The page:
Personal Memoirs of U. S. Grant — Volume 1 eBook

This eBook from the Gutenberg Project consists of approximately 453 pages of information about Personal Memoirs of U. S. Grant — Volume 1.

Besides the gambling in cards there was gambling on a larger scale in city lots.  These were sold “On Change,” much as stocks are now sold on Wall Street.  Cash, at time of purchase, was always paid by the broker; but the purchaser had only to put up his margin.  He was charged at the rate of two or three per cent. a month on the difference, besides commissions.  The sand hills, some of them almost inaccessible to foot-passengers, were surveyed off and mapped into fifty vara lots—­a vara being a Spanish yard.  These were sold at first at very low prices, but were sold and resold for higher prices until they went up to many thousands of dollars.  The brokers did a fine business, and so did many such purchasers as were sharp enough to quit purchasing before the final crash came.  As the city grew, the sand hills back of the town furnished material for filling up the bay under the houses and streets, and still further out.  The temporary houses, first built over the water in the harbor, soon gave way to more solid structures.  The main business part of the city now is on solid ground, made where vessels of the largest class lay at anchor in the early days.  I was in San Francisco again in 1854.  Gambling houses had disappeared from public view.  The city had become staid and orderly.

CHAPTER XVI.

Resignation—­private life—­life at Galena—­the coming crisis.

My family, all this while, was at the East.  It consisted now of a wife and two children.  I saw no chance of supporting them on the Pacific coast out of my pay as an army officer.  I concluded, therefore, to resign, and in March applied for a leave of absence until the end of the July following, tendering my resignation to take effect at the end of that time.  I left the Pacific coast very much attached to it, and with the full expectation of making it my future home.  That expectation and that hope remained uppermost in my mind until the Lieutenant-Generalcy bill was introduced into Congress in the winter of 1863-4.  The passage of that bill, and my promotion, blasted my last hope of ever becoming a citizen of the further West.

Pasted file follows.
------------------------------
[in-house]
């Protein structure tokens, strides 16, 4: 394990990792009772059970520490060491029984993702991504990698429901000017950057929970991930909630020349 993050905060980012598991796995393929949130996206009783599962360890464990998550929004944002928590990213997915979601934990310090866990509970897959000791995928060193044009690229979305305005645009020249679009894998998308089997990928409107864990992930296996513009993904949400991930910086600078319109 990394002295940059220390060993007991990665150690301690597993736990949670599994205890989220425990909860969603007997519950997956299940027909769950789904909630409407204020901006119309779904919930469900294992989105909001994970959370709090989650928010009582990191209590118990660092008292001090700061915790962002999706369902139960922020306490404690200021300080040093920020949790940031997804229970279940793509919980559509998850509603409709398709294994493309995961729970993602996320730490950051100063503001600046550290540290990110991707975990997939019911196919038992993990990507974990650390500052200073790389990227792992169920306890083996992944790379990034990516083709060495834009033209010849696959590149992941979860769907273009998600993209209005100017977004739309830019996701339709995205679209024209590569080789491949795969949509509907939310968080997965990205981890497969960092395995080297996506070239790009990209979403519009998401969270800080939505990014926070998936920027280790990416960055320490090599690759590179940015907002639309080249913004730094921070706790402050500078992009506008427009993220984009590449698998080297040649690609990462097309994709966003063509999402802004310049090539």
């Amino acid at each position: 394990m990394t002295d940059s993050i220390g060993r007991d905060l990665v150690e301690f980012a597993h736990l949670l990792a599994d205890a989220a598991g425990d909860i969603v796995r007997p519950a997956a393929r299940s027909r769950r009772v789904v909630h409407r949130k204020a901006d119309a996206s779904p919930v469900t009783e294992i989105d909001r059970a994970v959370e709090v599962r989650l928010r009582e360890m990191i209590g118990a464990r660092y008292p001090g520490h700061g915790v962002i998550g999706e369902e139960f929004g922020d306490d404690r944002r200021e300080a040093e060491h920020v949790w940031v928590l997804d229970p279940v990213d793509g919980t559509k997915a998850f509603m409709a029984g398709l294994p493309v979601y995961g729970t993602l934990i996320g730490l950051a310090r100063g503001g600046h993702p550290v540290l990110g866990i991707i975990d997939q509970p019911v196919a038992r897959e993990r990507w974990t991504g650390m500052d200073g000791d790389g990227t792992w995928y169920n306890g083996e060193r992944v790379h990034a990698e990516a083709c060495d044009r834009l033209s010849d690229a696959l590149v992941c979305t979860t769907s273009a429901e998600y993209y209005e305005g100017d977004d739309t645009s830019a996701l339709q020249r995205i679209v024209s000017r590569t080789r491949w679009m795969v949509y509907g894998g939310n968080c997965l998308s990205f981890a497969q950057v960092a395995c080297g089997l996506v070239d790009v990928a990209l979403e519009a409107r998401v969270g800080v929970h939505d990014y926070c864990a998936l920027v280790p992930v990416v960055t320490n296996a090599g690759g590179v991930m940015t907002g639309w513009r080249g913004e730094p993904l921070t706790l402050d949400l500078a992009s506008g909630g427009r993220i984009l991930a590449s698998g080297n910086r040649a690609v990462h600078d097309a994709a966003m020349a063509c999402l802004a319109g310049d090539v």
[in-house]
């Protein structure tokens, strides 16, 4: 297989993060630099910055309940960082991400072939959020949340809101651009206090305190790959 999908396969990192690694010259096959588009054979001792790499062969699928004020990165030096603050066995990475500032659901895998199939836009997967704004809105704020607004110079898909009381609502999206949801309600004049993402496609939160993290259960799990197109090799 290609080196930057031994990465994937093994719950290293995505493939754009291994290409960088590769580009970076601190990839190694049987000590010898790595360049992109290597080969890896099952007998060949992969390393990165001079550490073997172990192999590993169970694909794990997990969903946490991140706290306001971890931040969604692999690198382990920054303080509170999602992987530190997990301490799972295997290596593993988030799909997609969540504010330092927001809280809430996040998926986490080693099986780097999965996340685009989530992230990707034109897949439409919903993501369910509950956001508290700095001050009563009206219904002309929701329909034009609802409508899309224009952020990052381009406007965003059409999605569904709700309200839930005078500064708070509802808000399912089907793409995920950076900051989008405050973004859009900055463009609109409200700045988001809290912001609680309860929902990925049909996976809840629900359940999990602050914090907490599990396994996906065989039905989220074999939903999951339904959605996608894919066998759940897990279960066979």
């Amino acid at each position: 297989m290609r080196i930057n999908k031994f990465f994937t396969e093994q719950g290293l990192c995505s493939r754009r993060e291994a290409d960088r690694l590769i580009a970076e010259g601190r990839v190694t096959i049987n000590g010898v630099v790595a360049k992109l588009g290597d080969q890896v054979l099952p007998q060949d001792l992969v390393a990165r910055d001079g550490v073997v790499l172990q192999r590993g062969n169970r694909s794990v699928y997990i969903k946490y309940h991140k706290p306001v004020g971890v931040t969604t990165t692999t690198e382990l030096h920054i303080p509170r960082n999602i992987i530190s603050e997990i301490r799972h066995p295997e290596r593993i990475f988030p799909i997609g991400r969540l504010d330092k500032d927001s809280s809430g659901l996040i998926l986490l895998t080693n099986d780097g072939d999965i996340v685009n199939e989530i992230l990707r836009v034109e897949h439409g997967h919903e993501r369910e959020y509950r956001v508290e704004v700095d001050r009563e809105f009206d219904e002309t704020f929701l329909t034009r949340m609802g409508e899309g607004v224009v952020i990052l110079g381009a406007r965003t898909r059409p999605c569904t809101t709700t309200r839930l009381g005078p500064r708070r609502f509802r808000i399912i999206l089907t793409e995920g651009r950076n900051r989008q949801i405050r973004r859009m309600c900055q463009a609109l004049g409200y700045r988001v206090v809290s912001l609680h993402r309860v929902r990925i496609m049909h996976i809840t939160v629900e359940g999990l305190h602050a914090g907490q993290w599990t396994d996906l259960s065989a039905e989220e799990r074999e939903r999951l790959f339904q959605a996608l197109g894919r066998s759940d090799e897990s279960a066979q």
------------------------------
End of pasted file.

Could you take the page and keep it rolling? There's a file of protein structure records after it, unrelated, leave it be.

In the late summer of 1854 I rejoined my family, to find in it a son whom I had never seen, born while I was on the Isthmus of Panama.  I was now to commence, at the age of thirty-two, a new struggle for our support.  My wife had a farm near St. Louis, to which we went, but I had no means to stock it.  A house had to be built also.  I worked very hard, never losing a day because of bad weather, and accomplished the object in a moderate way.  If nothing else could be done I would load a cord of wood on a wagon and take it to the city for sale.  I managed to keep along very well until 1858, when I was attacked by fever and ague.  I had suffered very severely and for a long time from this disease, while a boy in Ohio.  It lasted now over a year, and, while it did not keep me in the house, it did interfere greatly with the amount of work I was able to perform.  In the fall of 1858 I sold out my stock, crops and farming utensils at auction, and gave up farming.

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